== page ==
Following a spectacularly successful pop-up in 2016, Luke Dale-Roberts teamed up with this prestigious Jo’burg hotel to create a permanent brick-and-mortar bistro. Its tasting menu is $110 on its own, $130 with tea pairing, $160 with local wines or $175 should one wish to ‘go global’, and features the intriguing ‘seabass tartare’ alongside beef tataki, fermented pineapple and guava delice.

Web: saxon.co.za/restaurants-bars/luke-dale-roberts-x-the-saxon

 

4. Waterkloof Restaurant, Cape Town

Though principally a wine estate boasting breath-taking views, Waterkloof is steadily becoming as feted for its food as its fermented grape juice. The seven-course degustation menu is $130 when paired with its famous wine, and changes frequently to keep things unexpected and seasonal.

Web: waterkloofwines.co.za/restaurant

Twitter: twitter.com/waterkloofwines

Instagram: instagram.com/waterkloofwines

Facebook: facebook.com/Waterkloof

 

3. La Calombe, Cape Town

La Calombe was originally founded on the Contantia Uitsig wine estate, and has since relocated to another estate, Slivermist organic. Proprietor Scot Kirton fuses Asian and French cuisine using the freshest seasonal produce. The ‘Gourmand’ menu comes to $190 with wine or $115 without, and brings together a whole heap of experimental taste. Guests should look out for the smoked lamb tongue with mussels, aubergine and chorizo.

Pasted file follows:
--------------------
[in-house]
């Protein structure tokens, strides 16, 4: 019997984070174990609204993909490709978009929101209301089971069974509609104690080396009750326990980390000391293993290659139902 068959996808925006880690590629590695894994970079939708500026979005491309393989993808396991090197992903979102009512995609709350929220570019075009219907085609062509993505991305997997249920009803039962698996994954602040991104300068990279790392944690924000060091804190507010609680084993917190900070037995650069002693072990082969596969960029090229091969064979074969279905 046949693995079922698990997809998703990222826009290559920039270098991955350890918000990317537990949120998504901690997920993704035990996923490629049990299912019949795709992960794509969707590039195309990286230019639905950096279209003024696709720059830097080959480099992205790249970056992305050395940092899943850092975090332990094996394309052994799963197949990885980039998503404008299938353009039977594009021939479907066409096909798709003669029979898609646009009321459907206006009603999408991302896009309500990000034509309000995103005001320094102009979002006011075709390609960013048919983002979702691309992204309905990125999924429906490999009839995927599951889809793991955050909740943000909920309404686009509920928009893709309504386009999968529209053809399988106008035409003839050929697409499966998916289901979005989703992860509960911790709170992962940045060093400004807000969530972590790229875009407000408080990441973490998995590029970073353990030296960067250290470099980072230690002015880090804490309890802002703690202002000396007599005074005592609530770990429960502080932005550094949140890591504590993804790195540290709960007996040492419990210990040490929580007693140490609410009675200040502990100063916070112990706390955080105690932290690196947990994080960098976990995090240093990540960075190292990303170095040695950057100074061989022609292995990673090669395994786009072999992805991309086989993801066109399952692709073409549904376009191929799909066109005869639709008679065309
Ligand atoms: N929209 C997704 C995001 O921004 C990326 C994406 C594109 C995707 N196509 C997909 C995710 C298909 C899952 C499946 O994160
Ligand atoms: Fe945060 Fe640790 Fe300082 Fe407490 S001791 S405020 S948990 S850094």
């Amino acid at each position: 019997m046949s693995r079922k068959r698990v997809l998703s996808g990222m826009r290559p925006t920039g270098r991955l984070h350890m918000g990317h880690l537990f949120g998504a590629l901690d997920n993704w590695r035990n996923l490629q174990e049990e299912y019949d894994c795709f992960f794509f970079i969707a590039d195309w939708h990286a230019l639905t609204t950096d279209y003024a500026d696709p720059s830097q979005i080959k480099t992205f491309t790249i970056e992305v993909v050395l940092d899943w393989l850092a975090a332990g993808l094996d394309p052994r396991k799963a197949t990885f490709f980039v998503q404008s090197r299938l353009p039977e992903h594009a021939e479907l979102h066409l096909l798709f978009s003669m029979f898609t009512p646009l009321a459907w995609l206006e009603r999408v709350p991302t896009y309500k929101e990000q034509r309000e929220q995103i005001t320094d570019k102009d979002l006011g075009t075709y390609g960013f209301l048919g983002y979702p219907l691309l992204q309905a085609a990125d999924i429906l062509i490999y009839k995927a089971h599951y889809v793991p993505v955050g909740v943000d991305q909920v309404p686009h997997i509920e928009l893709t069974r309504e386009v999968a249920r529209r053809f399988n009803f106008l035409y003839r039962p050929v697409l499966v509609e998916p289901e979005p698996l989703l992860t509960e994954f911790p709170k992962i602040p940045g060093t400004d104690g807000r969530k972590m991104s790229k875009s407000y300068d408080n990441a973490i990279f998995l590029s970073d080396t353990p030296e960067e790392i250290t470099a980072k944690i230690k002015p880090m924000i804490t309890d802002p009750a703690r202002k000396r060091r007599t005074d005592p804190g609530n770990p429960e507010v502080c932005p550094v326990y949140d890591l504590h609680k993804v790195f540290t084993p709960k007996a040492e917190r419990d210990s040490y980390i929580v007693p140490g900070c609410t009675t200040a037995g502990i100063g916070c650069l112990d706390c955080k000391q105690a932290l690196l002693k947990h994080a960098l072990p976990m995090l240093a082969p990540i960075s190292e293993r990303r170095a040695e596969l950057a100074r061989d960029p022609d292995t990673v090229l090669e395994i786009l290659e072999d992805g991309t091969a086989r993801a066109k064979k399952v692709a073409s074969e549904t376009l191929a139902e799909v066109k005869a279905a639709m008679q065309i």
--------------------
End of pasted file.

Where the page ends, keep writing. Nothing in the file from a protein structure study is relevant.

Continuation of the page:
Web: lacolombe.co.za

Twitter: twitter.com/lacolombect

Facebook: en-gb.facebook.com/LaColombeRestaurant

 

2. The Test Kitchen, Cape Town

Championed as the finest of fine dining establishments in all of South Africa, The Test Kitchen is one of a stable of booming bistros that belong to British-born master chef Luke Dale-Roberts. His ‘Light Room’ tasting menu costs $150 ($250 when paired with ‘iconic wine’), and infuses the likes of springbok, beef sweetbread and pork belly, plus a sensational dill and berry Eton mess.

Web: thetestkitchen.co.za

Twitter: twitter.com/TestKitchenCT

Instagram: instagram.com/thetestkitchenct

Facebook: facebook.com/thetestkitchenbyluke

 

1. La Grande Table Marocaine, Marrakech

Enthusiasts for white glove service and French delicacies looking for a tasting menu that blows all other African eateries out of the water should hastily book a trip to Royal Mansour, and its crown jewel restaurant. The ‘Iktichaf’ degustation offering costs a staggering $600, featuring poached lobster, spicy snails and orange pearls.

Web: royalmansour.com/en/dining/la-grande-table-marocaine

Twitter: twitter.com/francaise_rm

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Jun 14, 2021

5 minutes with... Janthana Kaenprakhamroy, CEO, Tapoly

Tapoly
Insurance
Leadership
Digital
Kate Birch
3 min
Heading up Europe’s first on-demand insurance platform for the gig economy, Janthana Kaenprakhamroy is winning awards and leading with diversity

Founder and CEO of award-winning insurtech firm Tapoly, Janthana Kaenprakhamroy heads up Europe’s first on-demand insurance platform for the gig economy, winning industry awards, innovating in the digital insurance space, and leading with inclusivity.